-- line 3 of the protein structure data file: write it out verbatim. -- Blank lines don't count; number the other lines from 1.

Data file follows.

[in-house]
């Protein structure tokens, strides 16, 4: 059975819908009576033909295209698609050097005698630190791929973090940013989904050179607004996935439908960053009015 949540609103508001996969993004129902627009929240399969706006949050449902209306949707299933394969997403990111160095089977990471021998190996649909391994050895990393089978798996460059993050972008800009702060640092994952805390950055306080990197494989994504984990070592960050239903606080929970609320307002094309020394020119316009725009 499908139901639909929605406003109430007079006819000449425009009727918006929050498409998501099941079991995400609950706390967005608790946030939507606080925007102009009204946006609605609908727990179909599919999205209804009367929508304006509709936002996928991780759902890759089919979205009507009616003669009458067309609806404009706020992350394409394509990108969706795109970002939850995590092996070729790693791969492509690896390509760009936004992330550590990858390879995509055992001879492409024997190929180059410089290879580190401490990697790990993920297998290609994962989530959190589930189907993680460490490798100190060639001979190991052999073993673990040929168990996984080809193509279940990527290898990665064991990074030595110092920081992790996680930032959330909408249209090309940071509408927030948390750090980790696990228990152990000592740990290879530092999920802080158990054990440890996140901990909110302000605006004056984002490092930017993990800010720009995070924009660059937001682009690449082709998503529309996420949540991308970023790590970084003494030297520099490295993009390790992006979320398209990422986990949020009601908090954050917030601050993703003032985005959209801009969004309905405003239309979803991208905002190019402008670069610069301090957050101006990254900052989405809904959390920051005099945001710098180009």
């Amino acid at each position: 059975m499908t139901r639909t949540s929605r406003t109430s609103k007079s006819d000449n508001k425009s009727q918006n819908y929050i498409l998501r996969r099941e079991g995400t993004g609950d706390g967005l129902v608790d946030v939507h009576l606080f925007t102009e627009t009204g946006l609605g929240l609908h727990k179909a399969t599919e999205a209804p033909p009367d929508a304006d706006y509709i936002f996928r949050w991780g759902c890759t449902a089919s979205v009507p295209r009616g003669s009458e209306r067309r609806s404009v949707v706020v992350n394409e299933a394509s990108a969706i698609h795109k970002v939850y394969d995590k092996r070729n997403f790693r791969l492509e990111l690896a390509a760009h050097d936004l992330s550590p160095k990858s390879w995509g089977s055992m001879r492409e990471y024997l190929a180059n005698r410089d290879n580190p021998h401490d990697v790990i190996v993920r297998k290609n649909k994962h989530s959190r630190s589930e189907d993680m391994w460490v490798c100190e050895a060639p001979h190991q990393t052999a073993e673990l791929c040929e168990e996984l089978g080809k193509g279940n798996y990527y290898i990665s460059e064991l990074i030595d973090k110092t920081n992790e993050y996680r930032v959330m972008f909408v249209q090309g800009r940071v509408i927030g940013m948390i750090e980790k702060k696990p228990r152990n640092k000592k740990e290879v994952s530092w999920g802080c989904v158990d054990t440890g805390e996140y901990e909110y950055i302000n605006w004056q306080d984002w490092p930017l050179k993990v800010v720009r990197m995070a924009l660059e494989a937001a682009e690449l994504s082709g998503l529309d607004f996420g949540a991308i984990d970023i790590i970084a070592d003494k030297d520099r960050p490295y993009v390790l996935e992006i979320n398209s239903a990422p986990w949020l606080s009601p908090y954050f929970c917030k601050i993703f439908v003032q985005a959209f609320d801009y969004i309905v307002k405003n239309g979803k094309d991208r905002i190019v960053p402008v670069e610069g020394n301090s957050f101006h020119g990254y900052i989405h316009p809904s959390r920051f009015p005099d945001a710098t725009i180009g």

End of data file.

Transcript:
């Amino acid at each position: 059975m499908t139901r639909t949540s929605r406003t109430s609103k007079s006819d000449n508001k425009s009727q918006n819908y929050i498409l998501r996969r099941e079991g995400t993004g609950d706390g967005l129902v608790d946030v939507h009576l606080f925007t102009e627009t009204g946006l609605g929240l609908h727990k179909a399969t599919e999205a209804p033909p009367d929508a304006d706006y509709i936002f996928r949050w991780g759902c890759t449902a089919s979205v009507p295209r009616g003669s009458e209306r067309r609806s404009v949707v706020v992350n394409e299933a394509s990108a969706i698609h795109k970002v939850y394969d995590k092996r070729n997403f790693r791969l492509e990111l690896a390509a760009h050097d936004l992330s550590p160095k990858s390879w995509g089977s055992m001879r492409e990471y024997l190929a180059n005698r410089d290879n580190p021998h401490d990697v790990i190996v993920r297998k290609n649909k994962h989530s959190r630190s589930e189907d993680m391994w460490v490798c100190e050895a060639p001979h190991q990393t052999a073993e673990l791929c040929e168990e996984l089978g080809k193509g279940n798996y990527y290898i990665s460059e064991l990074i030595d973090k110092t920081n992790e993050y996680r930032v959330m972008f909408v249209q090309g800009r940071v509408i927030g940013m948390i750090e980790k702060k696990p228990r152990n640092k000592k740990e290879v994952s530092w999920g802080c989904v158990d054990t440890g805390e996140y901990e909110y950055i302000n605006w004056q306080d984002w490092p930017l050179k993990v800010v720009r990197m995070a924009l660059e494989a937001a682009e690449l994504s082709g998503l529309d607004f996420g949540a991308i984990d970023i790590i970084a070592d003494k030297d520099r960050p490295y993009v390790l996935e992006i979320n398209s239903a990422p986990w949020l606080s009601p908090y954050f929970c917030k601050i993703f439908v003032q985005a959209f609320d801009y969004i309905v307002k405003n239309g979803k094309d991208r905002i190019v960053p402008v670069e610069g020394n301090s957050f101006h020119g990254y900052i989405h316009p809904s959390r920051f009015p005099d945001a710098t725009i180009g």